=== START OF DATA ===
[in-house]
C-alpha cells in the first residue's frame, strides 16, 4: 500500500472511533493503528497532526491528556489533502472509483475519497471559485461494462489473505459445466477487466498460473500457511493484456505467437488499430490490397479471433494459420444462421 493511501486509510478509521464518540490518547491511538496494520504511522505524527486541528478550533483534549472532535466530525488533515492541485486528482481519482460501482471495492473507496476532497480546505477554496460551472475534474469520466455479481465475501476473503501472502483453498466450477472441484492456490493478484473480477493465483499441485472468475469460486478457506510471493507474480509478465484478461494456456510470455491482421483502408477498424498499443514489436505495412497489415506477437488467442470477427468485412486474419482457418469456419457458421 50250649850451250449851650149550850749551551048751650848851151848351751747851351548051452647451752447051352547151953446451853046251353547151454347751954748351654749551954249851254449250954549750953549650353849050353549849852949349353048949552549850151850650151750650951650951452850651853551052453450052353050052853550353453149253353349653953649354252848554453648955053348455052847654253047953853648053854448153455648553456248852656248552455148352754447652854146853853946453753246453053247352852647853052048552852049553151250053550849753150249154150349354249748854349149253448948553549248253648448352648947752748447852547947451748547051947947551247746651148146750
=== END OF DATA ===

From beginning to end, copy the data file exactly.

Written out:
[in-house]
C-alpha cells in the first residue's frame, strides 16, 4: 500500500472511533493503528497532526491528556489533502472509483475519497471559485461494462489473505459445466477487466498460473500457511493484456505467437488499430490490397479471433494459420444462421 493511501486509510478509521464518540490518547491511538496494520504511522505524527486541528478550533483534549472532535466530525488533515492541485486528482481519482460501482471495492473507496476532497480546505477554496460551472475534474469520466455479481465475501476473503501472502483453498466450477472441484492456490493478484473480477493465483499441485472468475469460486478457506510471493507474480509478465484478461494456456510470455491482421483502408477498424498499443514489436505495412497489415506477437488467442470477427468485412486474419482457418469456419457458421 50250649850451250449851650149550850749551551048751650848851151848351751747851351548051452647451752447051352547151953446451853046251353547151454347751954748351654749551954249851254449250954549750953549650353849050353549849852949349353048949552549850151850650151750650951650951452850651853551052453450052353050052853550353453149253353349653953649354252848554453648955053348455052847654253047953853648053854448153455648553456248852656248552455148352754447652854146853853946453753246453053247352852647853052048552852049553151250053550849753150249154150349354249748854349149253448948553549248253648448352648947752748447852547947451748547051947947551247746651148146750